Molly: You know, it really has not impacted our decision to move forward. I know there’s a lot in the news right now about how people will work remotely forever, that this is going to change how people run business, and I really am not gonna put my chips on that. I think that it’s really important to know that right now, sure, there’s this gray area of people working remotely. But we are much better when we’re collaborating in person, that we’re connecting with clients in person, and I do believe that over time, people will come back into the office. And so, having this office available for people will be important.
Andy: So there you have it. For AFS, COVID-19 really did not impact their process for this decision. But it did impact one thing and that’s the day of the announcement.
Patience: By June, AFS was ramping up on this project again and had plans for a virtual announcement, where Molly, Steve, and other AFS and economic development leaders would make the announcement via broadcast. So that brings us to the day of the announcement, on June 23rd, 2020.
Steve: So we were holding the announcement…there’s a university, Maryville University, that literally is right next door to the building they selected. And we were knowing that right now, a lot of media are not sending people to announcements, knowing we couldn’t have a great big of an announcement because of COVID and that we had to do everything COVID-compliant. We had everything. We were gonna do the live stream and had a great firm that was helping us with that because Maryville had all the technical infrastructure we needed. We were in a big auditorium so everybody could be socially distant. John Goodman, the CEO, was flying in for this. The governor was going to be there. It was an announcement on 11 a.m. on the 23rd.
It’s about mid-afternoon on the 22nd. We had everything set up. I mean, everything was working. The live stream was working. Everybody knew their places and everything was COVID-compliant. So the announcement was supposed to take place at 11 a.m. the next morning. At about 9 a.m. the next morning, a construction crew working on-site at the campus cut the main electricity cable going into the campus. We live about two miles from there. My wife said we lost power at our house. And this building was not generator-protected.
Andy: With two hours to go before the virtual announcement, there was no power to broadcast it. So AllianceSTL, AFS, and their partners, including some of the construction crew who had actually cut the power line, hauled everything across campus to a building with a backup generator. We asked Molly about the experience from her perspective.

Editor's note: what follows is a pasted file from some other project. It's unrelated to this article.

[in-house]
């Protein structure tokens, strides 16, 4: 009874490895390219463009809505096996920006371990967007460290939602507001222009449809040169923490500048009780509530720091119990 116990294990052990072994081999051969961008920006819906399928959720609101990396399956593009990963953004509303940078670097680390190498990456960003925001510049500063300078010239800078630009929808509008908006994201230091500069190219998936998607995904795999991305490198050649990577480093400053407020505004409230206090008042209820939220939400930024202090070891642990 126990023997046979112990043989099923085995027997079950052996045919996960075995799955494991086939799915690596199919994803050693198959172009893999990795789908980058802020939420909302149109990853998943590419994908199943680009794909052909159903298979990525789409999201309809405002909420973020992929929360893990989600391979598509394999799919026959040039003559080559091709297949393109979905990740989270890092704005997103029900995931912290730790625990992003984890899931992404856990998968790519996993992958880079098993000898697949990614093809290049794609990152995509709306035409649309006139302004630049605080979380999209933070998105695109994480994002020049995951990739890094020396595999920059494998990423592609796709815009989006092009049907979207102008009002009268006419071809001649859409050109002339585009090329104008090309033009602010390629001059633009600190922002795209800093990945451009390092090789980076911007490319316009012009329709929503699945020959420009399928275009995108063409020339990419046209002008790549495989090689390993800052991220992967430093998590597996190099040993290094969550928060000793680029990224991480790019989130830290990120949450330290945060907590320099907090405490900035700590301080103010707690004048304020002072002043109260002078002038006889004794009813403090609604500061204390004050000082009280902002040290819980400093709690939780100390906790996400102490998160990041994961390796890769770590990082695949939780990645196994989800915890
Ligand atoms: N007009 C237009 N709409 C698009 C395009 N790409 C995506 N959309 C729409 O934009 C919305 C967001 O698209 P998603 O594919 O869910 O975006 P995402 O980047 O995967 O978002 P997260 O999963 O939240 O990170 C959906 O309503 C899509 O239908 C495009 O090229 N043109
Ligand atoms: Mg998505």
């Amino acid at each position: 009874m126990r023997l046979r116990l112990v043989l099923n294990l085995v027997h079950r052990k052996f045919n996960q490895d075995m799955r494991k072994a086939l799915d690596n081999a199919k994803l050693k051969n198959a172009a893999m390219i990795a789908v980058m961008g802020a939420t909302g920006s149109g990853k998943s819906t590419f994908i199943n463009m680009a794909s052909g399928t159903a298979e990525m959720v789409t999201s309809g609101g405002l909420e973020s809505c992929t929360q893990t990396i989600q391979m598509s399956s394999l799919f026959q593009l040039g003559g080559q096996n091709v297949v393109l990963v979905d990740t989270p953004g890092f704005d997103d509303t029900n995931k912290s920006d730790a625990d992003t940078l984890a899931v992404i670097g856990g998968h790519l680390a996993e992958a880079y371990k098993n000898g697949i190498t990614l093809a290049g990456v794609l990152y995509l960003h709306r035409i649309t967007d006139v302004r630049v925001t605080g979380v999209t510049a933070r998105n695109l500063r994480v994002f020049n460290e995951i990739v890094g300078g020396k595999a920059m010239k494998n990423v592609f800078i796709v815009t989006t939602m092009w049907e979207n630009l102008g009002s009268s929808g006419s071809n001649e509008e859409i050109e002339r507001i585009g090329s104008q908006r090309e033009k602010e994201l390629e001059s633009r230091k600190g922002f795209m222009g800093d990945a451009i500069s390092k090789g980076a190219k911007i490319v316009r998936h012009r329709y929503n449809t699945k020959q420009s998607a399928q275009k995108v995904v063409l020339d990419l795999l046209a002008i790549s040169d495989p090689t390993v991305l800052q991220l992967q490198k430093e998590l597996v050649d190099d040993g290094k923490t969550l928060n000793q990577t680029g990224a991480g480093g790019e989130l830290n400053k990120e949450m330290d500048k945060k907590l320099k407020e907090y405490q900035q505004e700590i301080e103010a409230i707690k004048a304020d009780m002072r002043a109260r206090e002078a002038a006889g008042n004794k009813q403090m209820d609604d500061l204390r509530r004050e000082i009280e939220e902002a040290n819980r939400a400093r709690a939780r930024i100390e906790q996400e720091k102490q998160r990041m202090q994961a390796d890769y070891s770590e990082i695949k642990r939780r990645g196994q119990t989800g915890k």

Molly: Oh, it was hilarious. Yup. No show but, you know, we’ve been wanting to announce this for months and months, and we did not announce it in March because COVID started and there was this sense of let’s not do this quite yet. We decided to announce it in June and then the drama continued, right. So we had a power outage the morning of the event. All of these people had spent so much time making sure that it was safe, that it was available for this enormous press conference and then the power went out. But it was the perfect example of everyone in St. Louis coming together. Now, Ameren came out to bring in generators, to run the, you know, video teleconference, to make everything work. And it all worked out in the end but it was a true example of St. Louis across the board, Maryville University coming in, Ameren coming in, AllianceSTL, everybody working together to make sure that it went off without a hitch. And other than the fact that we didn’t have any power, I think, anyone on the line wouldn’t have known that. It went off quite well.
Patience: So against the odds, with COVID-19, last-minute real estate struggles, and a power outage stacked against them, AFS and AllianceSTL made the announcement that AFS had selected St. Louis. AFS’s advanced technology center in St. Louis plans to officially open in December 2020 and expects to bring up to 1,400 new technology jobs to the St. Louis area over the next 5 years.
Andy: So, Patience, we are up to the takeaways portion of the episode. You were the one who spoke to both Molly and Steve. I’m curious what stood out to you in this episode.
Patience: So first, I think, obviously, our economic development listeners will be encouraged to hear that project announcements like this are still happening and they’re still moving forward, you know, despite the continued uncertainty around what the office of the future will look like. Companies like AFS are still very much planning to have an office presence.
Andy: That is good news and good to hear. It does sound like talent or really as Molly put it, net new talent, really drove this location decision. And in a time when the nation’s unemployment rate has skyrocketed, AFS basically found that St. Louis still made fundamental sense for them. Do I have that correctly, Patience?
Patience: Yeah, that’s exactly right. And that does bring me to the second point, which is something Steve told me about, AllianceSTL’s strategy. I didn’t actually end up including this clip, but it did strike me. I asked Steve, sort of, for, you know, what’s your elevator pitch about St. Louis as a place to do business? And he basically said, “We don’t have an elevator pitch. Our strategy is really to ask questions, listen very hard, and understand our client’s objectives. So rather than, kind of, spinning their wheels and spending time selling, they’re really focused on exactly what AFS wanted to buy, and in this case, that was really the factor of net new talent and ultimately, they were able to tell that story very well.
Andy: So that is a wrap on Episode 69 of “The Project: Inside Corporate Location Decisions.”
Patience: We want to thank Molly Ketcham of AFS and Steve Johnson of AllianceSTL for taking the time to speak with us.
Andy: The Project is sponsored by DCI. We are the leader in marketing places and have served over 500 different cities, states, regions, and countries. You can learn more about us at aboutdci.com.
Patience: We hope you’ll keep listening. There are many more projects to come.